I can’t imagine that citizens of a state would want citizens of another state  to vote in an election to choose their United States Senator or Representative, so why should anyone want citizens of another state to be able to vote in an election to influence their state’s choice for President?

If citizens believe that their votes and voices are not being heard in their state; or that their state does not adequately represent their interests, they should take their complaint to their respective state Capitol; or simply move to another state more compatible with their interests.

Such is the beauty of federalism and the freedoms secured by our founders.   Bruce-thumbnail

Bruce Hillis

When you hear “public option,” think of the disastrous NHS

The National Health Service of Great Britain is the granddaddy of socialized medicine. We had no complaints when we were in England during the early seventies. But then, although opposed to the omnipresent miners and postal workers strikes, we were naive and about to emerge from leftism like a diver from the deep at the surface finally able to breathe fresh air. The NHS, single-payer to usns in the US, the very model of an entitlement never to be reformed or abolished, started by the Labour government in 1948, reminds us that whenever government talks of ‘free,’ there will be shortages and a substantial cost. The only question is who will bear that cost.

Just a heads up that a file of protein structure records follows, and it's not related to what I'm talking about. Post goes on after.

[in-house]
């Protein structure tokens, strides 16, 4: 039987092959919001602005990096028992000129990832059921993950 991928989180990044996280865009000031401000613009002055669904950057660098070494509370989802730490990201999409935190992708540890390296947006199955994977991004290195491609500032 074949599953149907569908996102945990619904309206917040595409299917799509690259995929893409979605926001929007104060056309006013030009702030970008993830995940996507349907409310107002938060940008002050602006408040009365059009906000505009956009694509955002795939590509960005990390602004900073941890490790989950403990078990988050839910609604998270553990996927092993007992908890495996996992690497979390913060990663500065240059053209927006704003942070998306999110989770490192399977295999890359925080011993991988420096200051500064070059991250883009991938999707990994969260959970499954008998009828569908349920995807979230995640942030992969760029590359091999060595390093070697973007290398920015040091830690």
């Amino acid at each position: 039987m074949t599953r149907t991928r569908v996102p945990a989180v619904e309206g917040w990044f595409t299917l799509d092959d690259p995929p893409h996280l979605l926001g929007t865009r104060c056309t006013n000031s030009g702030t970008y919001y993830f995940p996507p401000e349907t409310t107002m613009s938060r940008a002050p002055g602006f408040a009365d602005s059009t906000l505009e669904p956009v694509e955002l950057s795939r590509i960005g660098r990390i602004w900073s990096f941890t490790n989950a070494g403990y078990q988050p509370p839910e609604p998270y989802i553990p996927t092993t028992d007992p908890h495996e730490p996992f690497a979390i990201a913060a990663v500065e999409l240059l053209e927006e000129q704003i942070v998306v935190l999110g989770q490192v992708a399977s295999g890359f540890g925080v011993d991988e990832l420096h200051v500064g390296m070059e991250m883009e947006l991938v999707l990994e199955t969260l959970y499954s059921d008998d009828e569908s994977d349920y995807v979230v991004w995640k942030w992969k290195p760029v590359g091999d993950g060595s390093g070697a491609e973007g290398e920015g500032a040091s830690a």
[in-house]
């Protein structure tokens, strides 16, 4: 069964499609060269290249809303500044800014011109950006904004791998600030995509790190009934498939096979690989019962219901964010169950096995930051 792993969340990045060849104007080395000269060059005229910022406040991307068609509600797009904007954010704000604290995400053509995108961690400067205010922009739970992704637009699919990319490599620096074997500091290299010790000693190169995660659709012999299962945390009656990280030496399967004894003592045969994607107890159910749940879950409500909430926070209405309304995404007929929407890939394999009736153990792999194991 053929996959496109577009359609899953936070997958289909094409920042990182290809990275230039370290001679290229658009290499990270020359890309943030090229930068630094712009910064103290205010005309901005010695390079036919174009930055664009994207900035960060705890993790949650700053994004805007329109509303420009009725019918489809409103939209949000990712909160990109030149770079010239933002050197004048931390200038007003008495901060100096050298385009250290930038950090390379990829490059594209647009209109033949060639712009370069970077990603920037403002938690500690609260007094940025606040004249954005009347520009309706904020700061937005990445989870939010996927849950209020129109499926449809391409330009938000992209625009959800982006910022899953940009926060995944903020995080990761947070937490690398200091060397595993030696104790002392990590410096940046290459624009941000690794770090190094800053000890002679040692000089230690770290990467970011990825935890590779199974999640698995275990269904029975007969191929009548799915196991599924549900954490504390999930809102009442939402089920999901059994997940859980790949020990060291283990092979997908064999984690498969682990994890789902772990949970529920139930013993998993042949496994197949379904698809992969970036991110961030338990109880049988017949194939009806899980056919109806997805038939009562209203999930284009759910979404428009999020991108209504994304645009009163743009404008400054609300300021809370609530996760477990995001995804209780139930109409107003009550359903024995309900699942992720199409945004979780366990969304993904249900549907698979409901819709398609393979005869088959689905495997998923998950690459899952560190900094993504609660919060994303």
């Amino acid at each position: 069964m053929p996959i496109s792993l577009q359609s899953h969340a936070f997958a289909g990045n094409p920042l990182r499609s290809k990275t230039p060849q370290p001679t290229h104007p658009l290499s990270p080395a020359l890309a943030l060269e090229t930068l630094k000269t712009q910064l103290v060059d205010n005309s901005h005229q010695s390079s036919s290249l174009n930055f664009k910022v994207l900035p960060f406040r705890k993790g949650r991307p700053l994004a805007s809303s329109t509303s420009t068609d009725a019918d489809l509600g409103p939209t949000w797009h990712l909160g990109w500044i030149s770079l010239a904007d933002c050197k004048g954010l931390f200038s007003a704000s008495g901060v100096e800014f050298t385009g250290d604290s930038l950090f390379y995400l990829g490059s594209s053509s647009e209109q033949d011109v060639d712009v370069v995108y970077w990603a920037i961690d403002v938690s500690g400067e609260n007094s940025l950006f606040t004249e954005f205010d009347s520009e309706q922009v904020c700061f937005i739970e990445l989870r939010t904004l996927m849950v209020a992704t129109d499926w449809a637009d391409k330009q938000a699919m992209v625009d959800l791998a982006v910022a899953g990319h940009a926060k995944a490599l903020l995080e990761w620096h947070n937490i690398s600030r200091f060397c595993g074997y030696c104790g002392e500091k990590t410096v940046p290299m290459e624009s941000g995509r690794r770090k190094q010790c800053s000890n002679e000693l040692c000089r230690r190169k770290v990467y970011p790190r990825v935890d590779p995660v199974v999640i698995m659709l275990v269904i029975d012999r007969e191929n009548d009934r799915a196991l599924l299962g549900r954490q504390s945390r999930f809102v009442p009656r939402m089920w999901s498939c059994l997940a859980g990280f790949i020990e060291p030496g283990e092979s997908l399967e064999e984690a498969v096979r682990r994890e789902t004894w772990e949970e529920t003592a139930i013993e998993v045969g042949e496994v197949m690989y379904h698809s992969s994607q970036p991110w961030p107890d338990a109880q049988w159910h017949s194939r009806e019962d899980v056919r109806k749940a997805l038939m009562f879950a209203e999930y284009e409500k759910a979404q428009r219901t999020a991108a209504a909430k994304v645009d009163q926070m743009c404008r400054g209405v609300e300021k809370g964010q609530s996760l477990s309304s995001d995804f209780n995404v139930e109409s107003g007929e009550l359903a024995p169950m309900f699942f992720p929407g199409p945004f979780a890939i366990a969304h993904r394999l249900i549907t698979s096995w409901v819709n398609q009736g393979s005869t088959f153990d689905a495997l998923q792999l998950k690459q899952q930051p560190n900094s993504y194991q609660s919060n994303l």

The last few years there have been many reports of patients dying on gurneys in British hospital corridors, the victims of mismanagement of local hospitals, which in turn derives from the faulty design of the NHS. No matter where designed or implemented, central planning governing the allocation of scarce resources will fail. Just as there was a shortage of toilet paper in the Soviet Union and now in Venezuela, so now the NHS cannot handle the burden of excessive demand for too few resources. In short the NHS has gobbled up most of the available resources in the UK treasury, just like Medicaid in many states.

What is the answer? Horrendously, it is to cut back on elective services to the obese and smokers. Details  here. We can only ask who will be next. Climate-change skeptics? Believers in traditional marriage? For the US, will the failure of Obamacare lead to single-payer? Do we have the political will to prevent this from happening?  We pray that we do.Troglo

Troglo  (L. H. Kevil)

The EpiPen follies – the latest failure of Big Government